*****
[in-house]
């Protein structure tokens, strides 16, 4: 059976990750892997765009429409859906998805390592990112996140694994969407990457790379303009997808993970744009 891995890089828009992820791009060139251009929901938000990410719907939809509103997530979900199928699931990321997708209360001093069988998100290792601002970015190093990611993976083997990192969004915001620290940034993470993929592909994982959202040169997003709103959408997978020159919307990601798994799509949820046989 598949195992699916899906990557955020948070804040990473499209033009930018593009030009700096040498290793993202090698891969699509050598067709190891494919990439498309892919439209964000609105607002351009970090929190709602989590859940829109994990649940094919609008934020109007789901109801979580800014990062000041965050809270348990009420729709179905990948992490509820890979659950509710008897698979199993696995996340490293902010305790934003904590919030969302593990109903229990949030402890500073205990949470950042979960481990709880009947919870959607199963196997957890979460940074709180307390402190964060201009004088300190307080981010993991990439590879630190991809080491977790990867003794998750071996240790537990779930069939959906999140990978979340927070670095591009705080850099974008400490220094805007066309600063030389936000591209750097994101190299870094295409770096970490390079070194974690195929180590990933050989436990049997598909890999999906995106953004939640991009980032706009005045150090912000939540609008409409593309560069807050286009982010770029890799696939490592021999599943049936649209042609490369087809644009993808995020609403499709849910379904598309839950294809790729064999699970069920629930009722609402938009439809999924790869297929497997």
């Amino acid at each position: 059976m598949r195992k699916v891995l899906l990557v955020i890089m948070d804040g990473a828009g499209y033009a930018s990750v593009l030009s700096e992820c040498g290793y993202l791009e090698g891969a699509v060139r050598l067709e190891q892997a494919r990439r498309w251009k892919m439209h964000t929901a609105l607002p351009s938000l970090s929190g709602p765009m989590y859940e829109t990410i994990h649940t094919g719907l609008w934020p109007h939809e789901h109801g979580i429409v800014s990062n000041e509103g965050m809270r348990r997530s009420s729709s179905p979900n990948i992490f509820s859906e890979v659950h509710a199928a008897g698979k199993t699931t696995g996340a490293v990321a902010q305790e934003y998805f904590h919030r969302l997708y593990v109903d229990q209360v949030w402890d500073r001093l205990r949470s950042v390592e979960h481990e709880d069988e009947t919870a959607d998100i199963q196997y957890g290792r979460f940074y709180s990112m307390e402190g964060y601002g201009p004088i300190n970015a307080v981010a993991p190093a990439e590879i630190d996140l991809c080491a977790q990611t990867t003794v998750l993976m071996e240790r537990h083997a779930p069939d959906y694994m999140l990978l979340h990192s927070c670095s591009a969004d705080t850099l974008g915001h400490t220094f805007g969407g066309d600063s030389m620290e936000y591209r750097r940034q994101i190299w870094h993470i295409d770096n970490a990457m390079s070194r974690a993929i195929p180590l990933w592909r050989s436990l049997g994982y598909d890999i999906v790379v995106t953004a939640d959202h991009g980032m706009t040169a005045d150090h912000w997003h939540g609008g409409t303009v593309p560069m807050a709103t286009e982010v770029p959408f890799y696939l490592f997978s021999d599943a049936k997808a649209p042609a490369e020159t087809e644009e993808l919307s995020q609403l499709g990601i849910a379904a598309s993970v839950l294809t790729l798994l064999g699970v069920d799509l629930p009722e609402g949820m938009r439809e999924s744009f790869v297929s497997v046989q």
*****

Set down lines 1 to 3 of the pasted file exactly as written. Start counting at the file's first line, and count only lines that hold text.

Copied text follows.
[in-house]
């Protein structure tokens, strides 16, 4: 059976990750892997765009429409859906998805390592990112996140694994969407990457790379303009997808993970744009 891995890089828009992820791009060139251009929901938000990410719907939809509103997530979900199928699931990321997708209360001093069988998100290792601002970015190093990611993976083997990192969004915001620290940034993470993929592909994982959202040169997003709103959408997978020159919307990601798994799509949820046989 598949195992699916899906990557955020948070804040990473499209033009930018593009030009700096040498290793993202090698891969699509050598067709190891494919990439498309892919439209964000609105607002351009970090929190709602989590859940829109994990649940094919609008934020109007789901109801979580800014990062000041965050809270348990009420729709179905990948992490509820890979659950509710008897698979199993696995996340490293902010305790934003904590919030969302593990109903229990949030402890500073205990949470950042979960481990709880009947919870959607199963196997957890979460940074709180307390402190964060201009004088300190307080981010993991990439590879630190991809080491977790990867003794998750071996240790537990779930069939959906999140990978979340927070670095591009705080850099974008400490220094805007066309600063030389936000591209750097994101190299870094295409770096970490390079070194974690195929180590990933050989436990049997598909890999999906995106953004939640991009980032706009005045150090912000939540609008409409593309560069807050286009982010770029890799696939490592021999599943049936649209042609490369087809644009993808995020609403499709849910379904598309839950294809790729064999699970069920629930009722609402938009439809999924790869297929497997």
């Amino acid at each position: 059976m598949r195992k699916v891995l899906l990557v955020i890089m948070d804040g990473a828009g499209y033009a930018s990750v593009l030009s700096e992820c040498g290793y993202l791009e090698g891969a699509v060139r050598l067709e190891q892997a494919r990439r498309w251009k892919m439209h964000t929901a609105l607002p351009s938000l970090s929190g709602p765009m989590y859940e829109t990410i994990h649940t094919g719907l609008w934020p109007h939809e789901h109801g979580i429409v800014s990062n000041e509103g965050m809270r348990r997530s009420s729709s179905p979900n990948i992490f509820s859906e890979v659950h509710a199928a008897g698979k199993t699931t696995g996340a490293v990321a902010q305790e934003y998805f904590h919030r969302l997708y593990v109903d229990q209360v949030w402890d500073r001093l205990r949470s950042v390592e979960h481990e709880d069988e009947t919870a959607d998100i199963q196997y957890g290792r979460f940074y709180s990112m307390e402190g964060y601002g201009p004088i300190n970015a307080v981010a993991p190093a990439e590879i630190d996140l991809c080491a977790q990611t990867t003794v998750l993976m071996e240790r537990h083997a779930p069939d959906y694994m999140l990978l979340h990192s927070c670095s591009a969004d705080t850099l974008g915001h400490t220094f805007g969407g066309d600063s030389m620290e936000y591209r750097r940034q994101i190299w870094h993470i295409d770096n970490a990457m390079s070194r974690a993929i195929p180590l990933w592909r050989s436990l049997g994982y598909d890999i999906v790379v995106t953004a939640d959202h991009g980032m706009t040169a005045d150090h912000w997003h939540g609008g409409t303009v593309p560069m807050a709103t286009e982010v770029p959408f890799y696939l490592f997978s021999d599943a049936k997808a649209p042609a490369e020159t087809e644009e993808l919307s995020q609403l499709g990601i849910a379904a598309s993970v839950l294809t790729l798994l064999g699970v069920d799509l629930p009722e609402g949820m938009r439809e999924s744009f790869v297929s497997v046989q």